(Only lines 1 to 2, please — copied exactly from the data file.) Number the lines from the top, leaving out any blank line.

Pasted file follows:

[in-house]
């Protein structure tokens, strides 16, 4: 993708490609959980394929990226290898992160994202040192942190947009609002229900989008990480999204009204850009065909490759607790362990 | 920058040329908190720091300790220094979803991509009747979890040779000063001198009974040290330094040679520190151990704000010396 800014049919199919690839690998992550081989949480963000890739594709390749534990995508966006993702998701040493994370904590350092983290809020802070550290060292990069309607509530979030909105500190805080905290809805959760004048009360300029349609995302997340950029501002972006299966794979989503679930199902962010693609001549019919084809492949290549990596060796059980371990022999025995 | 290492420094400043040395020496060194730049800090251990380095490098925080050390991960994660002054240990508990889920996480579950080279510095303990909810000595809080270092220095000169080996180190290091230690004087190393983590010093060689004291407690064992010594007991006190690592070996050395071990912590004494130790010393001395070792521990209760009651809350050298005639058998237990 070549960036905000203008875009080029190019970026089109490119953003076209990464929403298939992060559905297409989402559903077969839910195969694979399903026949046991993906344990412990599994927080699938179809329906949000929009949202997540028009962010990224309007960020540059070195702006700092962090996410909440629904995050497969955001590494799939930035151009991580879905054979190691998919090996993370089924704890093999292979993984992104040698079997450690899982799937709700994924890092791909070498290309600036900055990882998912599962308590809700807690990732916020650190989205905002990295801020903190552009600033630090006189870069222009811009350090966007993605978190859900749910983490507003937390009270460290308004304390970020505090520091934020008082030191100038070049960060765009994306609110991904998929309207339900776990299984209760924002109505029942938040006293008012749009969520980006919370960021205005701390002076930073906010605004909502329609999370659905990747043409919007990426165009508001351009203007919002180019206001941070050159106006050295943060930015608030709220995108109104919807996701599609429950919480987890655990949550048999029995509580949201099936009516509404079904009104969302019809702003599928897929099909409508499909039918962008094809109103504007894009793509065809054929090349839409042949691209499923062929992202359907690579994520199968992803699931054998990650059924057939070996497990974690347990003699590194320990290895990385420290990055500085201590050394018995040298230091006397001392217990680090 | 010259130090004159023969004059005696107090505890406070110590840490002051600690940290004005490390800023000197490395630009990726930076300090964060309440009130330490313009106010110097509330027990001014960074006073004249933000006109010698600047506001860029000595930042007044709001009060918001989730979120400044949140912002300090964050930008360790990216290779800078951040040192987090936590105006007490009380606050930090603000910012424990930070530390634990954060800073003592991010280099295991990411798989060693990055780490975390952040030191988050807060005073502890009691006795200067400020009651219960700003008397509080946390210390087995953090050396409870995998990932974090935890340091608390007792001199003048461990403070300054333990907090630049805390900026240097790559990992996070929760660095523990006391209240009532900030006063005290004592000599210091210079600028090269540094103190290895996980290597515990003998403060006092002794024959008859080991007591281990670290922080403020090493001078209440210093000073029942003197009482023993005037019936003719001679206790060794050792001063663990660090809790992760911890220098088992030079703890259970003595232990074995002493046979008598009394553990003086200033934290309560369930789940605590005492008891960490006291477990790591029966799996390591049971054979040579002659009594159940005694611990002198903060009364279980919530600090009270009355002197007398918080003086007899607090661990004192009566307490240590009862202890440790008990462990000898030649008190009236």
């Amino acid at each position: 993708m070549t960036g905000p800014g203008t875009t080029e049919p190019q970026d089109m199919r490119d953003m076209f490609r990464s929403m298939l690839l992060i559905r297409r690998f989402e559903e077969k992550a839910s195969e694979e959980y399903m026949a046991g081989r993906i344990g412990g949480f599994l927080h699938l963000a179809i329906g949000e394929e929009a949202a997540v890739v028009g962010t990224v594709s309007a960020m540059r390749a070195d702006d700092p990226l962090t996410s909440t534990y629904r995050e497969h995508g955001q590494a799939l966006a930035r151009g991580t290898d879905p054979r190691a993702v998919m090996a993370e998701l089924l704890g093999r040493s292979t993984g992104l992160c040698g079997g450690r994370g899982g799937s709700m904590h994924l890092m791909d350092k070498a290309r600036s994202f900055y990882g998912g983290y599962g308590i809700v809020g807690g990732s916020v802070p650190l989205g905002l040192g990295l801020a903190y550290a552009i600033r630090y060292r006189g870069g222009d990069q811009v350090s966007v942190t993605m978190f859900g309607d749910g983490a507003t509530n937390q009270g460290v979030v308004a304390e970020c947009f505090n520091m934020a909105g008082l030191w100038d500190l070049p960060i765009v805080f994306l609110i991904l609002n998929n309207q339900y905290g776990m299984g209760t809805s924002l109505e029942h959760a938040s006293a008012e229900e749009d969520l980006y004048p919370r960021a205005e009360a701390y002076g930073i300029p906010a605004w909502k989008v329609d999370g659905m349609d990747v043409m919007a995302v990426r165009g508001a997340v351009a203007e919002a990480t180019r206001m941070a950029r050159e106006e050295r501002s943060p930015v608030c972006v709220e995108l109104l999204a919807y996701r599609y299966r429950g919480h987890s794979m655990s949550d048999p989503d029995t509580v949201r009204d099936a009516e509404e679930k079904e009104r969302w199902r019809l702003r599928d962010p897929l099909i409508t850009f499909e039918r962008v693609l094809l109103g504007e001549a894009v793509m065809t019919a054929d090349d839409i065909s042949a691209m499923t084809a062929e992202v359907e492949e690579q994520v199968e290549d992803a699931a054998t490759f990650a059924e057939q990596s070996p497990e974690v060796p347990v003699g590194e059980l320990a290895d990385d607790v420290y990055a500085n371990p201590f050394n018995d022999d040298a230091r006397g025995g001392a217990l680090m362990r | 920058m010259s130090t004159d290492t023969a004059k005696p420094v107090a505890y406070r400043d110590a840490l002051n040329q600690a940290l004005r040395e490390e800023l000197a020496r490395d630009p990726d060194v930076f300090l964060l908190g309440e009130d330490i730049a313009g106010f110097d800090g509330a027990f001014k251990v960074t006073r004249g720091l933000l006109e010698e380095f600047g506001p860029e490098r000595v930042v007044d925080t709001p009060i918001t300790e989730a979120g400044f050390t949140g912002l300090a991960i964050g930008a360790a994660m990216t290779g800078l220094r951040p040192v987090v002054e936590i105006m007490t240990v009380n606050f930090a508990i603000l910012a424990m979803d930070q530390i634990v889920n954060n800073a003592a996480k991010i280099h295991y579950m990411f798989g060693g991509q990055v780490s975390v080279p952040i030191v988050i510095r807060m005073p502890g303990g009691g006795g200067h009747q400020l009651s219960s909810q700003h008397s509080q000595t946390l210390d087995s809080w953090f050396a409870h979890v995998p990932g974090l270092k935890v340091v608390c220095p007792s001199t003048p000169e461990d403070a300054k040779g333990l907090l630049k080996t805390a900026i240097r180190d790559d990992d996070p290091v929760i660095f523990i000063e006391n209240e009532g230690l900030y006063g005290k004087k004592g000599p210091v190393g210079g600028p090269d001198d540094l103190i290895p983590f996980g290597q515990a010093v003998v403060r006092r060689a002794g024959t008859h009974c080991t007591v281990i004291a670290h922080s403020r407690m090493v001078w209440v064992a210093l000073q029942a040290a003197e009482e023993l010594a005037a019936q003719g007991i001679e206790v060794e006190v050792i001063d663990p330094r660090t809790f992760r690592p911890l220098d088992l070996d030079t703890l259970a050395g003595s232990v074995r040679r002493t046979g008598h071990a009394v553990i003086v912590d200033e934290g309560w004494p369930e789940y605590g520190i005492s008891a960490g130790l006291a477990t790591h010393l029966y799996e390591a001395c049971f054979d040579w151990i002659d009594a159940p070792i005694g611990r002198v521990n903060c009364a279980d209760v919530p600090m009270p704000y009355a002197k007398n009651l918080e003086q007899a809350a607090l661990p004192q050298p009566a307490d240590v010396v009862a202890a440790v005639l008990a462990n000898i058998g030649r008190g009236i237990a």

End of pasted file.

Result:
[in-house]
């Protein structure tokens, strides 16, 4: 993708490609959980394929990226290898992160994202040192942190947009609002229900989008990480999204009204850009065909490759607790362990 | 920058040329908190720091300790220094979803991509009747979890040779000063001198009974040290330094040679520190151990704000010396 800014049919199919690839690998992550081989949480963000890739594709390749534990995508966006993702998701040493994370904590350092983290809020802070550290060292990069309607509530979030909105500190805080905290809805959760004048009360300029349609995302997340950029501002972006299966794979989503679930199902962010693609001549019919084809492949290549990596060796059980371990022999025995 | 290492420094400043040395020496060194730049800090251990380095490098925080050390991960994660002054240990508990889920996480579950080279510095303990909810000595809080270092220095000169080996180190290091230690004087190393983590010093060689004291407690064992010594007991006190690592070996050395071990912590004494130790010393001395070792521990209760009651809350050298005639058998237990 070549960036905000203008875009080029190019970026089109490119953003076209990464929403298939992060559905297409989402559903077969839910195969694979399903026949046991993906344990412990599994927080699938179809329906949000929009949202997540028009962010990224309007960020540059070195702006700092962090996410909440629904995050497969955001590494799939930035151009991580879905054979190691998919090996993370089924704890093999292979993984992104040698079997450690899982799937709700994924890092791909070498290309600036900055990882998912599962308590809700807690990732916020650190989205905002990295801020903190552009600033630090006189870069222009811009350090966007993605978190859900749910983490507003937390009270460290308004304390970020505090520091934020008082030191100038070049960060765009994306609110991904998929309207339900776990299984209760924002109505029942938040006293008012749009969520980006919370960021205005701390002076930073906010605004909502329609999370659905990747043409919007990426165009508001351009203007919002180019206001941070050159106006050295943060930015608030709220995108109104919807996701599609429950919480987890655990949550048999029995509580949201099936009516509404079904009104969302019809702003599928897929099909409508499909039918962008094809109103504007894009793509065809054929090349839409042949691209499923062929992202359907690579994520199968992803699931054998990650059924057939070996497990974690347990003699590194320990290895990385420290990055500085201590050394018995040298230091006397001392217990680090 | 010259130090004159023969004059005696107090505890406070110590840490002051600690940290004005490390800023000197490395630009990726930076300090964060309440009130330490313009106010110097509330027990001014960074006073004249933000006109010698600047506001860029000595930042007044709001009060918001989730979120400044949140912002300090964050930008360790990216290779800078951040040192987090936590105006007490009380606050930090603000910012424990930070530390634990954060800073003592991010280099295991990411798989060693990055780490975390952040030191988050807060005073502890009691006795200067400020009651219960700003008397509080946390210390087995953090050396409870995998990932974090935890340091608390007792001199003048461990403070300054333990907090630049805390900026240097790559990992996070929760660095523990006391209240009532900030006063005290004592000599210091210079600028090269540094103190290895996980290597515990003998403060006092002794024959008859080991007591281990670290922080403020090493001078209440210093000073029942003197009482023993005037019936003719001679206790060794050792001063663990660090809790992760911890220098088992030079703890259970003595232990074995002493046979008598009394553990003086200033934290309560369930789940605590005492008891960490006291477990790591029966799996390591049971054979040579002659009594159940005694611990002198903060009364279980919530600090009270009355002197007398918080003086007899607090661990004192009566307490240590009862202890440790008990462990000898030649008190009236």